“Yes, that would be nice. Here.” Frances reached out. “Let me take that in there for you.”
Margaret nodded and the two women headed out of the front room. Margaret walked slowly and tentatively as her neighbor followed behind.
“I've missed seeing you,” Margaret noted as she gestured toward the counter for a place for Frances to set the cake and then pulled out two mugs from the dish drain and started fixing their drinks. “I thought you might have already gone on your trip.”
“No, I'm, uhâ¦I've been busy with my volunteering and I, um, just haven't gotten around to visit like I used to. I leave this afternoon. Do you want me to help you with that?” She was standing behind her neighbor and she could see that Margaret was weak. Frances fidgeted with the sleeves on her blouse.
Margaret knew that her neighbor was uncomfortable. She had seen this reaction quite often since she had come home from the hospital. Many of her church friends and neighbors had stayed away at first, and then once they started visiting, they seemed more like strangers than friends.
She wasn't sure what news was being shared about her but she was certainly aware that everyone was acting differently around her. She guessed that they all thought she was dying in a couple of days; and maybe she was, she didn't know. All she knew since coming home from the hospital and discontinuing the treatments was that she didn't feel that great but she certainly didn't feel like she was dying.
It didn't concern her that much, however. She understood that
hearing that a friend or acquaintance was terminal made everyone uncomfortable. In the past, she had acted the same way around her friends who had gotten a similar prognosis. It was awkward, she knew, to stand so close to death.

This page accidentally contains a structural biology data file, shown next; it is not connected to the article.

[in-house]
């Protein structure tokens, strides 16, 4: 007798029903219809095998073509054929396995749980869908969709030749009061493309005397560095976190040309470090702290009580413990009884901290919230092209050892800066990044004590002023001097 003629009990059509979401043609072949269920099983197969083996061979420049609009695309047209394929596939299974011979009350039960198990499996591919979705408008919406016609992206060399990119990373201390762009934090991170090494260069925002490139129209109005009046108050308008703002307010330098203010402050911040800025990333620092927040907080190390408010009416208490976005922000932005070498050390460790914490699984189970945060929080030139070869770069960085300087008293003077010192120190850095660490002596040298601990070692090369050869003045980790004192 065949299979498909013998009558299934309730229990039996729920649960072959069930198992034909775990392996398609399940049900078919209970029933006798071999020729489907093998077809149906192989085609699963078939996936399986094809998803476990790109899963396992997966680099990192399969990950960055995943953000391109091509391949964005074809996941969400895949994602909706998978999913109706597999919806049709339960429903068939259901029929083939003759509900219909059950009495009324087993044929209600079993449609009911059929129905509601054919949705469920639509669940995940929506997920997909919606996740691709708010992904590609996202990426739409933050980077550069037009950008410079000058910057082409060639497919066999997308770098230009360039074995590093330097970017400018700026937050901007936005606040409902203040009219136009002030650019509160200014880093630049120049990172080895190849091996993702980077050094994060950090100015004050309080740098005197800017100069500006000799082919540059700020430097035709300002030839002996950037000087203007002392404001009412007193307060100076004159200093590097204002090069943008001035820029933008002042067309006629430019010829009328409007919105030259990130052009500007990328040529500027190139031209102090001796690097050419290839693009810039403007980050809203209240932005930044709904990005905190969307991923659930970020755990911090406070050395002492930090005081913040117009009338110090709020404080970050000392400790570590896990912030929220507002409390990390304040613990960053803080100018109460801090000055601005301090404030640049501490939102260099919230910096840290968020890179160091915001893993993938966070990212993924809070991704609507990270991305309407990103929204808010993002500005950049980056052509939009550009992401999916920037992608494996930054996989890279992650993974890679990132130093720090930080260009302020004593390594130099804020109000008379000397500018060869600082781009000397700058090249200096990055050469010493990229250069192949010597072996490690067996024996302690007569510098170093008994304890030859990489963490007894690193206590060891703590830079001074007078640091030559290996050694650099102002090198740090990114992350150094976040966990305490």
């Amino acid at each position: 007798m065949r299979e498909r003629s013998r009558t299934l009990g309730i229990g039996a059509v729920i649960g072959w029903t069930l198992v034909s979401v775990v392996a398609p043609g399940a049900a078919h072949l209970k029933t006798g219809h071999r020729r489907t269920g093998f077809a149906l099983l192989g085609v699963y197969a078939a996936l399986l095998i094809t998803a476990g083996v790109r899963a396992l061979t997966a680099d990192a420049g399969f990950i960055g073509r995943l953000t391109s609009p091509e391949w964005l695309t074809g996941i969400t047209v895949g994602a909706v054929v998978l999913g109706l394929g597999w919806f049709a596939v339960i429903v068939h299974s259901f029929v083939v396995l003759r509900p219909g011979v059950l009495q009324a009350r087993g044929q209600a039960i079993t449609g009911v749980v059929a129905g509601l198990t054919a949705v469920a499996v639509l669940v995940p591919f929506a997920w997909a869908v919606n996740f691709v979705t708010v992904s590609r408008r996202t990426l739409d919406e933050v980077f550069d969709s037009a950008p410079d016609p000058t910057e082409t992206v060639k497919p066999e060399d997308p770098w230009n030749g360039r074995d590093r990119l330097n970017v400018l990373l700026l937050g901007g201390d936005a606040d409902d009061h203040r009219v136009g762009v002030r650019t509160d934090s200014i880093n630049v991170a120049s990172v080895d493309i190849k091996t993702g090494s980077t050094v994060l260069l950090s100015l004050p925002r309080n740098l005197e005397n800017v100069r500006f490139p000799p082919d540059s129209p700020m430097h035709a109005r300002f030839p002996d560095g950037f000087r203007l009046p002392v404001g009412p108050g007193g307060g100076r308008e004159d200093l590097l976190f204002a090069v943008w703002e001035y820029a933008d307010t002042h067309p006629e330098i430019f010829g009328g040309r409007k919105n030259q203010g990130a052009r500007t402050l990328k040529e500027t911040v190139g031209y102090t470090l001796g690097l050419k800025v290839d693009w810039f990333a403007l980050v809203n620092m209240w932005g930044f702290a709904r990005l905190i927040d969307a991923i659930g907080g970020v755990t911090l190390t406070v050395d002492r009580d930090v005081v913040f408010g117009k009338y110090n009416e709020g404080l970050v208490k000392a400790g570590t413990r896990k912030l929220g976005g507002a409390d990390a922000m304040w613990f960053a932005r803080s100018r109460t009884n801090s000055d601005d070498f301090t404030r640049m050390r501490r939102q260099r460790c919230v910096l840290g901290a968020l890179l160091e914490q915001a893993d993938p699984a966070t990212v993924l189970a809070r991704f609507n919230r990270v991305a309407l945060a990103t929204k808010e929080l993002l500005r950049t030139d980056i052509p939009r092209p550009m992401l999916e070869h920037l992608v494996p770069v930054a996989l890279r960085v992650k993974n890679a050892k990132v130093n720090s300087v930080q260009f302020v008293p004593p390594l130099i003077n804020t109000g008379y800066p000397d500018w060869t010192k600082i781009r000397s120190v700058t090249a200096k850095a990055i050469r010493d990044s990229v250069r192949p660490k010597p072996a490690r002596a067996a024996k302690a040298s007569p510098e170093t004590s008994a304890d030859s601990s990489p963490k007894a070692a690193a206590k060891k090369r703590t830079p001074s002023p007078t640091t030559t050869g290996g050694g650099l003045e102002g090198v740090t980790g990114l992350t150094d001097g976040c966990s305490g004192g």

“It's fine, Fran,” she said as she walked around her neighbor and set the mugs on the table.
Frances followed her, and then remained standing at the table as Margaret went back and got the coffeepot.
“So, tell me about your Christmas plans,” Margaret said. She sat down at the table and then nodded toward Frances, inviting her to join her.
“I'll be with my son, Jimmy, and his wife. I think the three kids will come for part of the time. Jimmy wasn't sure. You know how teenagers are.” She smiled. “They finally bought their own place on the water in Boca Raton, in some fancy high-rise. We used to always rent something.”
Margaret nodded. She reached across her and took a packet of sugar from a small bowl in the center of the table. She put it in her coffee and stirred.
“I guess on Christmas Day, we'll probably go out to dinner, maybe take a boat ride, if it's nice.” Frances took a sip of her coffee and still fidgeted a bit in her seat.
Margaret pointed to the sugar and little pitcher of milk, and Frances shook her head. She liked her coffee black.
“A boat ride?” Margaret asked. “Does Jimmy have a boat down there too?”